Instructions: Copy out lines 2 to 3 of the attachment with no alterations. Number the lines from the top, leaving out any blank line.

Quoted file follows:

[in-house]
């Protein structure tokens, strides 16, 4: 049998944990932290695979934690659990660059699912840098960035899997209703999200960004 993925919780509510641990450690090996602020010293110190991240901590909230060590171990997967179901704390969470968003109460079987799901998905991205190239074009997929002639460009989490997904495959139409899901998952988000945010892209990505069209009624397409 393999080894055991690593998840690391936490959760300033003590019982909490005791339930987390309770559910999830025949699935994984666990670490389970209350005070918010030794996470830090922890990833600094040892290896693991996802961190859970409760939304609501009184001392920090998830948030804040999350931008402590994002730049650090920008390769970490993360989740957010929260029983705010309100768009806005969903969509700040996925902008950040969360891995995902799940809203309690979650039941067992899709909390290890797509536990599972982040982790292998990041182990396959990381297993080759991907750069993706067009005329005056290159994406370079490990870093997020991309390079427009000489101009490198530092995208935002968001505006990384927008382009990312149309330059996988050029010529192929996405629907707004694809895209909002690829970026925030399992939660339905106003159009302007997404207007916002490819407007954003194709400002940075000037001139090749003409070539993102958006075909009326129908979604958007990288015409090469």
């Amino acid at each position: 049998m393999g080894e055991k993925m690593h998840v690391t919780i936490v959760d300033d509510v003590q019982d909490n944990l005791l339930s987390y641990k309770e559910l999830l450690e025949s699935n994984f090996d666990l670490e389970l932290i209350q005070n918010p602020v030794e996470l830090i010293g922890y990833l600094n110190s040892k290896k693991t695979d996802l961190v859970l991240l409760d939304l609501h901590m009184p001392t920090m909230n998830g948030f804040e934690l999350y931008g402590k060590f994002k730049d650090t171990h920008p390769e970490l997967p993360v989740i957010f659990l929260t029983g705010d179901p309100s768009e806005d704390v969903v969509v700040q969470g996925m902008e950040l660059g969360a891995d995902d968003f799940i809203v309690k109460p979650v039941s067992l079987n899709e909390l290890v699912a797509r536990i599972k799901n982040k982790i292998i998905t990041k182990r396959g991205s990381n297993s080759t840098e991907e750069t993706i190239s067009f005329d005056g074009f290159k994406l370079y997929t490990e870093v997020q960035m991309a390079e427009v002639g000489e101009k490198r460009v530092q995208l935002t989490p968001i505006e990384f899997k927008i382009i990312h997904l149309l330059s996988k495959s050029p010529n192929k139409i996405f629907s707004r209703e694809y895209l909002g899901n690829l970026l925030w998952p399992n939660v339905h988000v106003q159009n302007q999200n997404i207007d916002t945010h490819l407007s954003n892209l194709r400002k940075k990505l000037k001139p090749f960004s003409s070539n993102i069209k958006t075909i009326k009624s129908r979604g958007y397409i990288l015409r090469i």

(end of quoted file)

């Protein structure tokens, strides 16, 4: 049998944990932290695979934690659990660059699912840098960035899997209703999200960004 993925919780509510641990450690090996602020010293110190991240901590909230060590171990997967179901704390969470968003109460079987799901998905991205190239074009997929002639460009989490997904495959139409899901998952988000945010892209990505069209009624397409 393999080894055991690593998840690391936490959760300033003590019982909490005791339930987390309770559910999830025949699935994984666990670490389970209350005070918010030794996470830090922890990833600094040892290896693991996802961190859970409760939304609501009184001392920090998830948030804040999350931008402590994002730049650090920008390769970490993360989740957010929260029983705010309100768009806005969903969509700040996925902008950040969360891995995902799940809203309690979650039941067992899709909390290890797509536990599972982040982790292998990041182990396959990381297993080759991907750069993706067009005329005056290159994406370079490990870093997020991309390079427009000489101009490198530092995208935002968001505006990384927008382009990312149309330059996988050029010529192929996405629907707004694809895209909002690829970026925030399992939660339905106003159009302007997404207007916002490819407007954003194709400002940075000037001139090749003409070539993102958006075909009326129908979604958007990288015409090469």
């Amino acid at each position: 049998m393999g080894e055991k993925m690593h998840v690391t919780i936490v959760d300033d509510v003590q019982d909490n944990l005791l339930s987390y641990k309770e559910l999830l450690e025949s699935n994984f090996d666990l670490e389970l932290i209350q005070n918010p602020v030794e996470l830090i010293g922890y990833l600094n110190s040892k290896k693991t695979d996802l961190v859970l991240l409760d939304l609501h901590m009184p001392t920090m909230n998830g948030f804040e934690l999350y931008g402590k060590f994002k730049d650090t171990h920008p390769e970490l997967p993360v989740i957010f659990l929260t029983g705010d179901p309100s768009e806005d704390v969903v969509v700040q969470g996925m902008e950040l660059g969360a891995d995902d968003f799940i809203v309690k109460p979650v039941s067992l079987n899709e909390l290890v699912a797509r536990i599972k799901n982040k982790i292998i998905t990041k182990r396959g991205s990381n297993s080759t840098e991907e750069t993706i190239s067009f005329d005056g074009f290159k994406l370079y997929t490990e870093v997020q960035m991309a390079e427009v002639g000489e101009k490198r460009v530092q995208l935002t989490p968001i505006e990384f899997k927008i382009i990312h997904l149309l330059s996988k495959s050029p010529n192929k139409i996405f629907s707004r209703e694809y895209l909002g899901n690829l970026l925030w998952p399992n939660v339905h988000v106003q159009n302007q999200n997404i207007d916002t945010h490819l407007s954003n892209l194709r400002k940075k990505l000037k001139p090749f960004s003409s070539n993102i069209k958006t075909i009326k009624s129908r979604g958007y397409i990288l015409r090469i």